Humans get it wrong sometimes. When we live we take risks that we will sometimes make a mistake, hurt someone we love, do something wrong, or simply mess up.
When that mistake, that error in behaviour or hurt in words turns inwards and challenges our sense of who we are or how we see ourselves we can feel shame. A degree of shame allows us to make amends, to seek forgiveness, to reconcile, but when we have no recourse to do that or its become such a deep and familiar part of who we are we start out on a path of self destruct, often masking the real vulnerability in a range of damaging behaviours, such as isolation, addiction, self harm and depression.
It can consume us so that we lose sight of action, of how to turn it around, how to re evaluate who we are.
Shame is a complex state to be in, made up of so many layers of emotions and self-recriminations. It can be paralysing in the moment and longer term can lead to insecurity, isolation, feeling of being different—that ‘if you only knew what I'd done you wouldn’t want to be with me’’ dialogue that goes on in our heads.
We can experience shame in different ways.
When our own sense of who we are is under threat by ourselves—when we are hard on ourselves, don’t let ourselves off the hook, replay everything bad about ourselves.
When we believe others to be looking at us, scrutinising us, judging us, and not understanding our behaviour or us.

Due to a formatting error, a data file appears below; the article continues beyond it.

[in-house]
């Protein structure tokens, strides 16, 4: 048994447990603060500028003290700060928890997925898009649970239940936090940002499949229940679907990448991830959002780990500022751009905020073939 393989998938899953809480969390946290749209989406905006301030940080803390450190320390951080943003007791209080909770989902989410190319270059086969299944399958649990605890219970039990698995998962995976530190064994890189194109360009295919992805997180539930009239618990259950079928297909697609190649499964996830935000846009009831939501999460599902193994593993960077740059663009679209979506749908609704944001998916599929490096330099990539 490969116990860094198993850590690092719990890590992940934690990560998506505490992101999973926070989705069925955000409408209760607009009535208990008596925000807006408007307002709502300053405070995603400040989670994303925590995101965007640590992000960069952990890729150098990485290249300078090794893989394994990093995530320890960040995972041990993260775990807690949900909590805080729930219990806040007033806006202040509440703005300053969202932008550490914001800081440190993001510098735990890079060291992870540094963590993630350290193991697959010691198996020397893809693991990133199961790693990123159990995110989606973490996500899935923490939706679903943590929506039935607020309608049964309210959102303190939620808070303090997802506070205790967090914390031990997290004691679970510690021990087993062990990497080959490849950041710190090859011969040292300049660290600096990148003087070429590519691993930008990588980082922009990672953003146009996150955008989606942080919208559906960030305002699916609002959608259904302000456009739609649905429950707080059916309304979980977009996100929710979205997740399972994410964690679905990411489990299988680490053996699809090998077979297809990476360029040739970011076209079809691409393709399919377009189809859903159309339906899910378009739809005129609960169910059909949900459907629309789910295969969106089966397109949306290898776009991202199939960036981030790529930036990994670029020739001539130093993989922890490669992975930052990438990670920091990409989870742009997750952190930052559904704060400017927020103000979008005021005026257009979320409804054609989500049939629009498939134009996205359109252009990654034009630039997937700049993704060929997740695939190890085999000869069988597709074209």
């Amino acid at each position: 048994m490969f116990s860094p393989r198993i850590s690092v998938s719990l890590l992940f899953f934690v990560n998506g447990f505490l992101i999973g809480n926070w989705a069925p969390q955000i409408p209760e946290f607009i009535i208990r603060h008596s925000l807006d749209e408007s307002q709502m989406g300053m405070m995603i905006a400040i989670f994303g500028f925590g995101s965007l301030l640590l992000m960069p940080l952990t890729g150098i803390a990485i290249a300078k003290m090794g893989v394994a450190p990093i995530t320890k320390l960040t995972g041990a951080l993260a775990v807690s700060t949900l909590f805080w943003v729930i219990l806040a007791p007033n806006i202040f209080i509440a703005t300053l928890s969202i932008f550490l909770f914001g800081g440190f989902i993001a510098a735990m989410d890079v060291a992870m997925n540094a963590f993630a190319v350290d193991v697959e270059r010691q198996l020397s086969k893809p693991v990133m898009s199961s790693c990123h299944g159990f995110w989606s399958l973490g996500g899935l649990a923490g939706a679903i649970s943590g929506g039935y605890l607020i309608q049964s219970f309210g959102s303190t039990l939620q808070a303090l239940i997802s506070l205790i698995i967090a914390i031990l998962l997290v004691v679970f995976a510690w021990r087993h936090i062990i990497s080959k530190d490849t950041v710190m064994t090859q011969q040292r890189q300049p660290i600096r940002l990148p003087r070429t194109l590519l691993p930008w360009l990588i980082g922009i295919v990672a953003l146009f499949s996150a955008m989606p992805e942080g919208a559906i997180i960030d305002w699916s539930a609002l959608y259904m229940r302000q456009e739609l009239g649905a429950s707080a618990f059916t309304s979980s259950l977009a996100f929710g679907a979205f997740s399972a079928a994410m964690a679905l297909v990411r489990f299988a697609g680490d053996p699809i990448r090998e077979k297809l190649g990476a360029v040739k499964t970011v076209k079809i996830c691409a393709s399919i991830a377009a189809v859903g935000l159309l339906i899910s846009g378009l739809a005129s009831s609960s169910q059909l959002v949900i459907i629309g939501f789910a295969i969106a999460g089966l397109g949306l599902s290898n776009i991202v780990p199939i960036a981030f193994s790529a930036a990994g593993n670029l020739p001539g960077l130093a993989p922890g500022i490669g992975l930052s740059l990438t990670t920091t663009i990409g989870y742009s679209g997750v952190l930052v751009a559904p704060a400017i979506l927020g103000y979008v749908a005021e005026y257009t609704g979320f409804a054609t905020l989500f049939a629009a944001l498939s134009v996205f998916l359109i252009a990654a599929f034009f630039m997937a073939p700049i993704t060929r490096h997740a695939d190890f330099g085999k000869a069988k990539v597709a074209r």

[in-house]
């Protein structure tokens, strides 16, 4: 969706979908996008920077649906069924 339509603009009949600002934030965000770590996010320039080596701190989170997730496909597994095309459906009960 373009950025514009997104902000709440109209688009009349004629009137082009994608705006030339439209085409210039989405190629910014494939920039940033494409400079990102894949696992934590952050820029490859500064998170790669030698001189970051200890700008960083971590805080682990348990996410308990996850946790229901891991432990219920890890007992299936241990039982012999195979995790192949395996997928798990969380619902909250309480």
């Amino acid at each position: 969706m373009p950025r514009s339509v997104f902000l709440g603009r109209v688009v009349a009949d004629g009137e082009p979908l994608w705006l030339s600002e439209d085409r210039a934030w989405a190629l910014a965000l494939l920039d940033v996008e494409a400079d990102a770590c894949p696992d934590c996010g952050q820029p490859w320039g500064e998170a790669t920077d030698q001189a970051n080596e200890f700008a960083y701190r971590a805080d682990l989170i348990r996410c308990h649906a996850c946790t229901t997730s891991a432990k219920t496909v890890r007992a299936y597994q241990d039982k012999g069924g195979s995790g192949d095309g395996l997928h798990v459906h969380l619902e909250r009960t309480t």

And when we experience shame on behalf of others—perhaps a family member who struggles with addiction, or has a long-term illness that others might not take the time to understand, or culturally on behalf of our community or society.
Owning up to and acknowledging our sense of shame can be hard—the very thing we want to hide also has to become public, it takes risk and bravery to put it out there, to ‘own up’ to what we see as our ‘bad self’. Whether its something we have to start to accept about our self, or how we feel about another it takes courage to speak it.
It comes with that horrible feeling of not being good enough, not being the same as, not deserving of care, love or attention, and is often a precursor to a host of other emotional and physical issues as we attempt to mask, manage or fight what we feel.
Beginning to open up, to allow someone in is the step towards understanding our shame and when we begin to understand we allow space for healing.